Report: Next season won’t kick off in Europe


While the practice has received its fair share of mixed reviews, the NHL’s tradition of kicking off its regular season by playing several games in Europe provides fans and players with a unique experience. Chris Johnston reports that the unsettled CBA situation prompted the NHL to nix the “Premiere Games” for 2012, though.

To date, there have been no formal bargaining talks between the league and NHL Players’ Association.

However, the sides have discussed the status of the premiere games for next season.

The league was willing to schedule them, but an agreement couldn’t be reach with the NHLPA over how cancellation costs would be handled in the event of a work stoppage, according to two sources.

It’s logical for the NHL to play it safe and avoid confusion regarding games that simply might not happen if the CBA talks stall. Still, it certainly calls Gary Bettman’s “business as usual” comments into question since – most literally – this is a break from the way the league has been doing business the last few years.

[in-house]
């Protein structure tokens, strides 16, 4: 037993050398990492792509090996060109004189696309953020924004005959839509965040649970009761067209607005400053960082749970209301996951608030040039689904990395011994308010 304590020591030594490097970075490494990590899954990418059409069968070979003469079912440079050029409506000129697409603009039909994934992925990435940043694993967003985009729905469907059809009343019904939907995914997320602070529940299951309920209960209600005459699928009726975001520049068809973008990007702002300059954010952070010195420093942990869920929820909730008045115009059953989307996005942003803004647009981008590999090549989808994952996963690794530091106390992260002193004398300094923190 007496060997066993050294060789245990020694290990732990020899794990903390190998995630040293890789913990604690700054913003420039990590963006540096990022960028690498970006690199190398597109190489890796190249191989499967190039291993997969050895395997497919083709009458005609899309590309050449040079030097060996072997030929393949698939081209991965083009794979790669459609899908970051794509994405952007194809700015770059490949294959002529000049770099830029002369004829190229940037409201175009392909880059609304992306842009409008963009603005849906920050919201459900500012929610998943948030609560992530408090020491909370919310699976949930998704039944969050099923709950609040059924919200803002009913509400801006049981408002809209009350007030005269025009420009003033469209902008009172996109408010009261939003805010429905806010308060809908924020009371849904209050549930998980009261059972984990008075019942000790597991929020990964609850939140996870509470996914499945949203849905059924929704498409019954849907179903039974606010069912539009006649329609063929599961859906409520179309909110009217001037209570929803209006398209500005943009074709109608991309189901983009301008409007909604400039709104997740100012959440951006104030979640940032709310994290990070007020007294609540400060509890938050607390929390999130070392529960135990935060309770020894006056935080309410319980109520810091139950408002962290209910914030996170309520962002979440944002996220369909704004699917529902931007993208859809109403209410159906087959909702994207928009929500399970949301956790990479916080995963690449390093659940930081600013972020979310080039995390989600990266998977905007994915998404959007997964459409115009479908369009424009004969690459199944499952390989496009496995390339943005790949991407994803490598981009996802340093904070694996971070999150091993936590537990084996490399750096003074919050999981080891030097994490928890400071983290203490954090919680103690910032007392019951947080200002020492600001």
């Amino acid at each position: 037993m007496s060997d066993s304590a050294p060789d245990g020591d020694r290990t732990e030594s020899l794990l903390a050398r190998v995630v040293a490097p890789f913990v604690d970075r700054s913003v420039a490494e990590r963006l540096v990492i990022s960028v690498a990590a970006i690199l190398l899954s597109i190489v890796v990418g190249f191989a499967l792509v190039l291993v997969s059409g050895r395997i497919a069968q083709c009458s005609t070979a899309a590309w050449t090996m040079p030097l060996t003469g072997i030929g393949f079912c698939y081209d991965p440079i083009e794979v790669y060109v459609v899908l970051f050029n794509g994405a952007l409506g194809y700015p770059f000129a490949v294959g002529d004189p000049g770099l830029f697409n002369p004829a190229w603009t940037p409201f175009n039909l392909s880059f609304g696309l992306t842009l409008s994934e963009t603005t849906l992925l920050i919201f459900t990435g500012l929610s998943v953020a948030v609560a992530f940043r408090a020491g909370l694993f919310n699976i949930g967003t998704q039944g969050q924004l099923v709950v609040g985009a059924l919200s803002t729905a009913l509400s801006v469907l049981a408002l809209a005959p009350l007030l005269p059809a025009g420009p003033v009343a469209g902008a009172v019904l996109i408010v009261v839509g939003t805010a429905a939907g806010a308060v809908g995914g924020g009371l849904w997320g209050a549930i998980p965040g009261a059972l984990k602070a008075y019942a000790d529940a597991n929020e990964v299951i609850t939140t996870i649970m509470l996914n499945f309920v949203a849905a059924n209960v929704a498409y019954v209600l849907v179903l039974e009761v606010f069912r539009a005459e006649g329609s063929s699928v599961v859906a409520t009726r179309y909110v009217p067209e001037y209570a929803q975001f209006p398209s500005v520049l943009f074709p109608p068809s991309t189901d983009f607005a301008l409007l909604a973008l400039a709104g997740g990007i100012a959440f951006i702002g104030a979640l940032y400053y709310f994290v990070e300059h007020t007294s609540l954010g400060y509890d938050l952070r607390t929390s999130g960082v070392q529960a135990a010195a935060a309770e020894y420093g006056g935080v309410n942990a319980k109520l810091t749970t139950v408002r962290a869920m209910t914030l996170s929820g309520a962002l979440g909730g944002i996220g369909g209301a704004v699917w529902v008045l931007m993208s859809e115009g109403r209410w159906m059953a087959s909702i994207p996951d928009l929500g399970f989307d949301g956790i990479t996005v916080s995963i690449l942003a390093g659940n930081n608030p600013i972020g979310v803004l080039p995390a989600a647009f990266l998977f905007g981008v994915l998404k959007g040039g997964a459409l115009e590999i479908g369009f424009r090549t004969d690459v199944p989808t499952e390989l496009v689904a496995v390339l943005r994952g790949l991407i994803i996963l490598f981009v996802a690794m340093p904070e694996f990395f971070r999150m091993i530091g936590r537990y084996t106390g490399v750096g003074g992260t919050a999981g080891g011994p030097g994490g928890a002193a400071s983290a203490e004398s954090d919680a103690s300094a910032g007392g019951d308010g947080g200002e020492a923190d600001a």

It’s not time to lay flowers on the 2012-13 season’s grave just yet, but it does speak to the concern that the NHLPA and NHL have some work to do.

Players can look on the bright side, though: if the season goes off without a hitch, they’ll save a little wear and tear from travel.

Bettman on CBA discussion: “We’re not there yet”


Times have been good for hockey fans and the NHL the last few years. Still, with the CBA set to expire this summer and feared labor leader Donald Fehr heading the NHLPA, the specter of another lockout looms in the background.

The last thing people want to think about is the prolonged negotiations that messed up the current NBA season – or worse – so many hope that both sides of the equation will be proactive. NHL commissioner Gary Bettman admits that talks haven’t gotten off the ground just yet, though.

Bettman said there is contact on a regular basis with the union, and he thinks talks will begin “sooner rather than later, but we’re not there yet.”

No news isn’t necessarily good news in this situation, but it’s silly to get too worried about things in mid-February.

In the mean time, Bettman and the NHL have other issues to sort out. Bettman said “very serious people” are taking a “very serious look” at buying the Phoenix Coyotes, so take what you will from that.